白求恩 (Bái Qiú Ēn) is the Chinese name for Norman Bethune, a Canadian so respected in China that numerous medical colleges are named after him.
Born and raised in Canada, Bethune volunteered in World War I and in the Spanish Civil War, where he organized mobile blood transfusion facilities and invented many new surgical instruments.
His Communist ideals led him to China in 1938, where he joined Máo Zédōng at his revolutionary base at Yán’ān, from where the Communists were simultaneously resisting the Japanese invasion and trying to overthrow the Nationalists led by Generalissimo Chiang Kai-shek.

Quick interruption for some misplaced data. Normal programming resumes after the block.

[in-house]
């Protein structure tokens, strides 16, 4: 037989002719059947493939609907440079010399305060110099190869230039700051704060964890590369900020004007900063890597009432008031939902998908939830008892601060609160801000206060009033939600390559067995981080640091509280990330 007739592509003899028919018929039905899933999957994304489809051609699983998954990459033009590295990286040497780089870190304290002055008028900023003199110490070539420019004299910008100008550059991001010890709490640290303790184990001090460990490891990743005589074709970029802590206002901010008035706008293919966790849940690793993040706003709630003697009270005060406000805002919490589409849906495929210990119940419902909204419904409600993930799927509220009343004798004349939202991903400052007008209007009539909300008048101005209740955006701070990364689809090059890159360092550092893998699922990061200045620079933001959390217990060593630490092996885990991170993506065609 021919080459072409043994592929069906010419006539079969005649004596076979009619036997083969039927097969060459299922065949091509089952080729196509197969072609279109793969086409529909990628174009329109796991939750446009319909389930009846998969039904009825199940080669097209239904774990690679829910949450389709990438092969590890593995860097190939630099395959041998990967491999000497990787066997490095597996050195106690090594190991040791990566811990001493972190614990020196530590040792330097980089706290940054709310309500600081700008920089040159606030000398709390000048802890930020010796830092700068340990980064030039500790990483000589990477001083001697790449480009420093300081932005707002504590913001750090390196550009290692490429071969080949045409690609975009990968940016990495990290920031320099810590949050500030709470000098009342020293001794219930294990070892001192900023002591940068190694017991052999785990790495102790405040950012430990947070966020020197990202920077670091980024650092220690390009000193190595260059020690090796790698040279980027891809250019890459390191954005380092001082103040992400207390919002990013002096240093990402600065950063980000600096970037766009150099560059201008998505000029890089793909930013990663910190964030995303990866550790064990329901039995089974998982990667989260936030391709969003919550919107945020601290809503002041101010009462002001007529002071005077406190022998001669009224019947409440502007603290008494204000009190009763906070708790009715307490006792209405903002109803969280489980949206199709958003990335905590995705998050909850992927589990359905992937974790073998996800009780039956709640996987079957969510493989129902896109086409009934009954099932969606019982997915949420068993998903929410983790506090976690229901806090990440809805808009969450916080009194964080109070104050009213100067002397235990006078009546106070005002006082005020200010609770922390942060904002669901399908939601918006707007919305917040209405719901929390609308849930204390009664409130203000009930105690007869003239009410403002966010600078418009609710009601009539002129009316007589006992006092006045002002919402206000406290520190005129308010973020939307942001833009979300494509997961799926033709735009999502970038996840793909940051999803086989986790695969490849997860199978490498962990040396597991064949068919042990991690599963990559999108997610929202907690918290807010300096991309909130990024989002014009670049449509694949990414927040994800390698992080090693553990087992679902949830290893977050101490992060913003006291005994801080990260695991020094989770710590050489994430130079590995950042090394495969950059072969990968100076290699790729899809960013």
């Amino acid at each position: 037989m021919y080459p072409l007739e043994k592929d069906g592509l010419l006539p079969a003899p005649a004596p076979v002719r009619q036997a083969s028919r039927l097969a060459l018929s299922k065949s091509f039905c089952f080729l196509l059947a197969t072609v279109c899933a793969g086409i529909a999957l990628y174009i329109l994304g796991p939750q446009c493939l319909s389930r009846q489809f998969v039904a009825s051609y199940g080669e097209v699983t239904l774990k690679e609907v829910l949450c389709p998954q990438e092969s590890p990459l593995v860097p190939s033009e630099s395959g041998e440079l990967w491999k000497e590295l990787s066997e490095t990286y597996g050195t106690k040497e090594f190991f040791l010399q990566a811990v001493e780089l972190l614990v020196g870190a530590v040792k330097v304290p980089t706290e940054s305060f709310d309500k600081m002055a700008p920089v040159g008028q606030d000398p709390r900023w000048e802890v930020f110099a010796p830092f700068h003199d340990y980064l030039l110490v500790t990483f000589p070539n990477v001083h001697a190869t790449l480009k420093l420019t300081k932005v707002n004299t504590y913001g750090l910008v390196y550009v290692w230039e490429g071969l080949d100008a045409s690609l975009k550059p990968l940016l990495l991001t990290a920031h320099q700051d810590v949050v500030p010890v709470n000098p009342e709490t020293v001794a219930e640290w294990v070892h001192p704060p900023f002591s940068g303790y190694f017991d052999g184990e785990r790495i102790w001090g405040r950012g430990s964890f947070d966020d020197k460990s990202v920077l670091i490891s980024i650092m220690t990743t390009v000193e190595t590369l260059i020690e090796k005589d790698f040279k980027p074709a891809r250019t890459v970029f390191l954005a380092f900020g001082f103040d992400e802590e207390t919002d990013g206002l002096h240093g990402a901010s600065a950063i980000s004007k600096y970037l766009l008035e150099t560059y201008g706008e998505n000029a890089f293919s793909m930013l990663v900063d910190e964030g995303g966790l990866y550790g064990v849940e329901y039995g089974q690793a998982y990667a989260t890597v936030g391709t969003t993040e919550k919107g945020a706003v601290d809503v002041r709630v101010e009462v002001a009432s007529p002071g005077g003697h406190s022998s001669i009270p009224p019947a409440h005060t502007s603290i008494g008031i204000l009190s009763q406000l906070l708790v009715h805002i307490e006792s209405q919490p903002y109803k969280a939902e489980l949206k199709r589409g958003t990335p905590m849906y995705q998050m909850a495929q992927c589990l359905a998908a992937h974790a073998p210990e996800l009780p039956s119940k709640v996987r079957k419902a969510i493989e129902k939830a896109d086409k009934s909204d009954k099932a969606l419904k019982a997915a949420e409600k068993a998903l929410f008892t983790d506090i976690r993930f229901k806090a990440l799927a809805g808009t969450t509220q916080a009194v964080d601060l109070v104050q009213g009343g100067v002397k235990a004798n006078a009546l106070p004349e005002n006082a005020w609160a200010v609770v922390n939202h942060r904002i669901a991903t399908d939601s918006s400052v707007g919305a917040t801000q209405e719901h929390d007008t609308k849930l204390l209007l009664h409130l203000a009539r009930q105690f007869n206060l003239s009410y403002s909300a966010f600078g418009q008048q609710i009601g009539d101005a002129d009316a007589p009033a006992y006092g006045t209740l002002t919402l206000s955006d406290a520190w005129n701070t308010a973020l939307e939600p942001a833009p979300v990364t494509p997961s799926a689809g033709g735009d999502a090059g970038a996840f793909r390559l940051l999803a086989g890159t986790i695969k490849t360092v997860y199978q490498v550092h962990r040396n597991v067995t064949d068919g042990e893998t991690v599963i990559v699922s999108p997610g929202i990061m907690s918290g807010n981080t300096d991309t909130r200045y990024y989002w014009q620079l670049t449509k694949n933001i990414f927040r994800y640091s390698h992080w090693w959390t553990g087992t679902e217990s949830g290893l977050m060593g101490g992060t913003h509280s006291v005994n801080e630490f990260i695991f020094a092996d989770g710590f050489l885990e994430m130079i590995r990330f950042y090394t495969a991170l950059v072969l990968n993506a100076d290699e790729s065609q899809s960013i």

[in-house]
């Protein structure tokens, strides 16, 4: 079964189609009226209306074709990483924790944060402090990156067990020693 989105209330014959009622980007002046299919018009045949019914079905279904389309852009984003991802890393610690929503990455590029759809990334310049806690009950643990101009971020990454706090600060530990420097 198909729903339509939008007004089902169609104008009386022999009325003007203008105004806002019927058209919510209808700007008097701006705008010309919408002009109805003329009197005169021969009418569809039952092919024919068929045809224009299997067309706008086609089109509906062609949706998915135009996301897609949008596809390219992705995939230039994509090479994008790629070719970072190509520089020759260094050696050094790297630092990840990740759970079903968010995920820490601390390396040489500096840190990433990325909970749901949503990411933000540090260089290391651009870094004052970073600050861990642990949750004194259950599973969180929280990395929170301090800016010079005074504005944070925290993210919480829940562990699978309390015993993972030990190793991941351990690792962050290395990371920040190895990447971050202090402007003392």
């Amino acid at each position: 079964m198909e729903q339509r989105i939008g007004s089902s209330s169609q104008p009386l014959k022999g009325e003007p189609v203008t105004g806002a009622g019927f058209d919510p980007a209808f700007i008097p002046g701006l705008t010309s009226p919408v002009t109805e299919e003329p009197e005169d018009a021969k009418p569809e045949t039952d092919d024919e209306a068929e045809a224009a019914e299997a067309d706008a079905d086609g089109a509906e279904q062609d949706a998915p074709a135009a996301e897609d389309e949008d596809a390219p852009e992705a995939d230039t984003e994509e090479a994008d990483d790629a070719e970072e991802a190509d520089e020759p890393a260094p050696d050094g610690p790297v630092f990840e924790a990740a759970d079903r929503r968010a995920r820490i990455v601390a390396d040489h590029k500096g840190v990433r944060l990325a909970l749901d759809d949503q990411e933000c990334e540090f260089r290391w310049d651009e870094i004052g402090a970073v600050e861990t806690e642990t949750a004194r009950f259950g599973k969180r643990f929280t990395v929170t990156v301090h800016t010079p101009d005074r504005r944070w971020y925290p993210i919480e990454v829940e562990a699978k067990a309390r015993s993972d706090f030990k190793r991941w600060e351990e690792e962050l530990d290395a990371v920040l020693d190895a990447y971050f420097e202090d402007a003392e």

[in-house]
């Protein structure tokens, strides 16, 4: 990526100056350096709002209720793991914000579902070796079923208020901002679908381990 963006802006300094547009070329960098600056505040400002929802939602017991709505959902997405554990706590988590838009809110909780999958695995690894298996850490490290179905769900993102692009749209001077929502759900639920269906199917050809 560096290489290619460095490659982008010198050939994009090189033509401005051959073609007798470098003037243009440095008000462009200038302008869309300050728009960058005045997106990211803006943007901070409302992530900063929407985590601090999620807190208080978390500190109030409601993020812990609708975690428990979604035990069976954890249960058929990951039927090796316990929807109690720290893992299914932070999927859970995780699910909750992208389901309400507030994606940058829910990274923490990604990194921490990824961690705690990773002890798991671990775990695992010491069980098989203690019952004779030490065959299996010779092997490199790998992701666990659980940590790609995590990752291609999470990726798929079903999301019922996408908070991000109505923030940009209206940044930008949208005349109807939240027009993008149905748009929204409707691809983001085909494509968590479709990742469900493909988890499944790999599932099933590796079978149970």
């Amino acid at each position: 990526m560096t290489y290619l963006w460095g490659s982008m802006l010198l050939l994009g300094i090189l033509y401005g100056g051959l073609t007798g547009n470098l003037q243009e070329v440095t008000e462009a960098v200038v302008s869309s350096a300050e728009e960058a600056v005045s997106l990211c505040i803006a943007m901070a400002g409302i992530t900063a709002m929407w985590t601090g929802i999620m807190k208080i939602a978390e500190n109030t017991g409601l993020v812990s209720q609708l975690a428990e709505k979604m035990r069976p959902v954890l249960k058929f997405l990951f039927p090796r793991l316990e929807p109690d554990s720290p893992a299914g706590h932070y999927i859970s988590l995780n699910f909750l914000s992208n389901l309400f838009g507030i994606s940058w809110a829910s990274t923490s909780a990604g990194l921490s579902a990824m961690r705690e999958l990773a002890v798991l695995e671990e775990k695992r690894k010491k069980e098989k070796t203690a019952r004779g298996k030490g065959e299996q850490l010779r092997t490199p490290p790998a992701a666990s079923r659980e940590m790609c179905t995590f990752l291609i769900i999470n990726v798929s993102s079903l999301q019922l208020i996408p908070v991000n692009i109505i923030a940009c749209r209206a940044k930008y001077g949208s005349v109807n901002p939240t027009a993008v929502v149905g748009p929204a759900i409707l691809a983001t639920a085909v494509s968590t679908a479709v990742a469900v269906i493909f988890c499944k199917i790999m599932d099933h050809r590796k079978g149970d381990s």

Bethune is remembered for his selflessness, and for donating his own blood to the wounded. He died of blood poisoning after cutting himself during an operation, and Máo wrote “In memory of Norman Bethune” in his praise. The essay remains core curriculum, memorized by primary school students all over China.
Doctor, inventor, comrade. Xinhua